In my last post I took a look at the pain of feeling invisible and how easy it is to slip into the habit of allowing others in our lives to be invisible to us by seeing them merely as bit actors in a drama in which we hold the starring role. We forget that they have their own story in which they hold the starring role that is every bit as real and valid to them as our stories are to us.
It takes intentional effort and maturity to learn to get out of our own stories long enough to really see and hear the experiences of others—even those closest to us. It’s easier to do this with those we are most similar to us, of course, but it still takes a great effort to lay down our own agendas long enough to be open to theirs.
The task becomes more difficult when we are dealing with people who are very different from us because their experiences and worldviews and filters are outside of our own known story lines. That challenge grows even more when we benefit in some way from not granting the other full visibility.
Many years ago now, I spent several years in a highly male dominated environment in which the old boys network played a key role in how the system worked. I faced daily injustices in how I was treated in that environment as one of the only females present. When I would attempt to address these issues, my experiences were routinely dismissed and minimized (usually by labeling me as overly sensitive) because taking action to change the culture into a more inclusive environment would have cost them effort and the discomfort of change that had no benefit for them (as they saw it). They benefited from keeping things as they were, so they were not able to see or hear my experiences as valid.
This is the way that injustice always perpetuates itself. We all want to think of ourselves as good people who would not contribute to sustaining injustice in the world around us, but we also aren’t inclined to give up any of the privilege or benefits that we gain from an unjust system that works in our favor.
We reconcile this contradiction by refusing to see the validity of the experiences of those who are on the receiving end of the injustice. We either invalidate their story by labeling it an overreaction or by invalidating their personhood by trying to make them less credible, less deserving, or less virtuous than us in some way. This allows us to sustain a belief in our own innocence without having the make any changes that could cost us any privilege we now have.
But those who are the victims of our unjust systems will continue (rightly so!) to push for greater justice, and our refusal to see or hear the injustice just leads to greater anger and frustration on their part as they continue to live with the injustice of the system and the invisibility of our dismissal of their experience (and often their personhood) from our reality.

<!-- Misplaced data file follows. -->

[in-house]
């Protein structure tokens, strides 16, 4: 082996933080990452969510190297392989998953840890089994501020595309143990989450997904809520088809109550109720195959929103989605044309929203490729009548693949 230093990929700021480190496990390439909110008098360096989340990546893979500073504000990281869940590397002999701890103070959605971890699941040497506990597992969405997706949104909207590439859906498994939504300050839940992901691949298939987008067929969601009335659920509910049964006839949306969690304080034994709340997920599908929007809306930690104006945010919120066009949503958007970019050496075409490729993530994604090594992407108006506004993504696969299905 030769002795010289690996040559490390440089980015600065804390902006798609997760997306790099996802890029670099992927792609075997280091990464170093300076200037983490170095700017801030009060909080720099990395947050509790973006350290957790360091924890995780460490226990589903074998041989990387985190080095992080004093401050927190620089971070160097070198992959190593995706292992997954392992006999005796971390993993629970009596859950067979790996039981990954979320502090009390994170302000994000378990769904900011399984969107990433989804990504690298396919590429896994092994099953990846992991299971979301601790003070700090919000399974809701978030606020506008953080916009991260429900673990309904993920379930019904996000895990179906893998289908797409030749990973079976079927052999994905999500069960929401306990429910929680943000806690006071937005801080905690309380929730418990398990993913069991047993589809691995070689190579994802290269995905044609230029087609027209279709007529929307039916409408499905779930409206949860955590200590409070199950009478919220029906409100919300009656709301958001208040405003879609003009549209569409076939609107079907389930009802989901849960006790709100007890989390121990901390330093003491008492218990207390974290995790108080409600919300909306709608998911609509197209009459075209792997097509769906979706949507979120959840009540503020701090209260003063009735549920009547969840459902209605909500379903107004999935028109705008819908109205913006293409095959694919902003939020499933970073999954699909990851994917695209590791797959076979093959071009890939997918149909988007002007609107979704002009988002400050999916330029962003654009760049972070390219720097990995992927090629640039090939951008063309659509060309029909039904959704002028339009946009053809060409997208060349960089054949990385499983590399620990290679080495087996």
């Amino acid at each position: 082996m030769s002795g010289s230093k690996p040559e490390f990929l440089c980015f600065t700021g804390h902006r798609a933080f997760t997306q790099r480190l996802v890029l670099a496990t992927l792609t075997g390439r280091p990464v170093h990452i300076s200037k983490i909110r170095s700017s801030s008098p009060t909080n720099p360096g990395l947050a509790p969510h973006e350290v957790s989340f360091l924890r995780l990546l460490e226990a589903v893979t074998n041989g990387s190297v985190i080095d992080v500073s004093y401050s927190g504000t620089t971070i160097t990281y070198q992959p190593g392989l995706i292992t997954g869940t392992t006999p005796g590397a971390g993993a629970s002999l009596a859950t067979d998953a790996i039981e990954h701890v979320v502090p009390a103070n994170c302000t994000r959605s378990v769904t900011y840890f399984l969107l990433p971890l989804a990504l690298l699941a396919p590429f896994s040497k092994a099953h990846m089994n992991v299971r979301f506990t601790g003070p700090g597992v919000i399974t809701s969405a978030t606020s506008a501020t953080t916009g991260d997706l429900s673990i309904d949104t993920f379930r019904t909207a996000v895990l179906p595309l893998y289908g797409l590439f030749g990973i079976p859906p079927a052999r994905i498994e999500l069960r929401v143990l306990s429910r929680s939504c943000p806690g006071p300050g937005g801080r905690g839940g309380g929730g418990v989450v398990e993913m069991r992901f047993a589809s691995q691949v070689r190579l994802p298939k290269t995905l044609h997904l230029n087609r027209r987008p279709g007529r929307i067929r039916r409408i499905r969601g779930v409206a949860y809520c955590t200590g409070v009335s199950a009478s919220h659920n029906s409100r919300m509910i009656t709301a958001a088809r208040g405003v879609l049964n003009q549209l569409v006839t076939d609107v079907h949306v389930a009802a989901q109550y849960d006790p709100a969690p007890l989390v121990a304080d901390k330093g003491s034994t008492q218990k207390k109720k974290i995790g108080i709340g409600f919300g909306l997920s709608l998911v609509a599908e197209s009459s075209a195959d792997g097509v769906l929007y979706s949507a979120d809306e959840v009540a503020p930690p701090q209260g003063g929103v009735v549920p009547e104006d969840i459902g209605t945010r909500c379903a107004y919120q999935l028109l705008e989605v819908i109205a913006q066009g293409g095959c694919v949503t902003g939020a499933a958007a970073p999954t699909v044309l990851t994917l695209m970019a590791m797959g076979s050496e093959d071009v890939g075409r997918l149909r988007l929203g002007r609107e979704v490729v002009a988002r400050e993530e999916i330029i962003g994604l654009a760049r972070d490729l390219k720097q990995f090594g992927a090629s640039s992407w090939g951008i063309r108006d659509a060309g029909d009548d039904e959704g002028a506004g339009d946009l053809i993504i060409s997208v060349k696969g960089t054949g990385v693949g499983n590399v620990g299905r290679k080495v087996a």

We see the results of this in the current events in Ferguson (among many other examples of conflict in our world). Those of us who benefit from a culture and a system that grants us privilege by virtue of the color of our skin have to work extra hard to see the injustice that is the daily reality for those whose skin is darker than ours. Truly seeing their experiences as valid would prompt us to make changes that would endanger the privilege that we currently benefit from, and this (often unconsciously) makes us deaf and blind to the reality they face daily.
When we are confronted with their experience, we find a whole myriad of ways to dismiss their stories as overreaction, to dismiss their experience as not being different from our own (after all, even the most privileged among us have experienced injustice to at least some small degree), or to dismiss their personhood as less deserving somehow. We move immediately to excusing ourselves from any possible blame, which allows us to avoid having to change.
Despite having been on the receiving end of this behavior as a woman in a male dominated environment, it’s all too easy for me to fall into the same trap when it comes to my own white privilege. My own privilege in this case becomes blinders that make it hard for me to see the situation clearly, and I’m learning that this means that I need to talk less and listen more deeply and intentionally to be able to see reality as it is.
It means that when I feel defensiveness and resistance rising to the surface as I hear someone else’s experience, these are signs that I need to listen more rather than less. It means that every time I find myself dismissing someone else’s story, I need to take a deeper look at how that benefits me and what I gain from making them invisible.
I’m deeply angry about what is happening in Ferguson and the continued injustice that is perpetuated against people of color in this country. I didn’t create the system that causes this injustice, and I don’t have the power to end it, but that doesn’t mean I can’t make a difference. And the best way I can do that is to truly see and hear the experiences of those who experience this injustice so I can better understand how to stop cooperating with an unjust system and how I can participate in changing it.
I’ll be the first to admit that despite how highly I value equality, I have plenty of room to grow in removing my own blinders, but I’m doing as much listening and reading as I can to get outside my narrow worldview to understand reality better.
Will you join me? What group of people do you benefit from keeping invisible? What can you do to listen to their story better?
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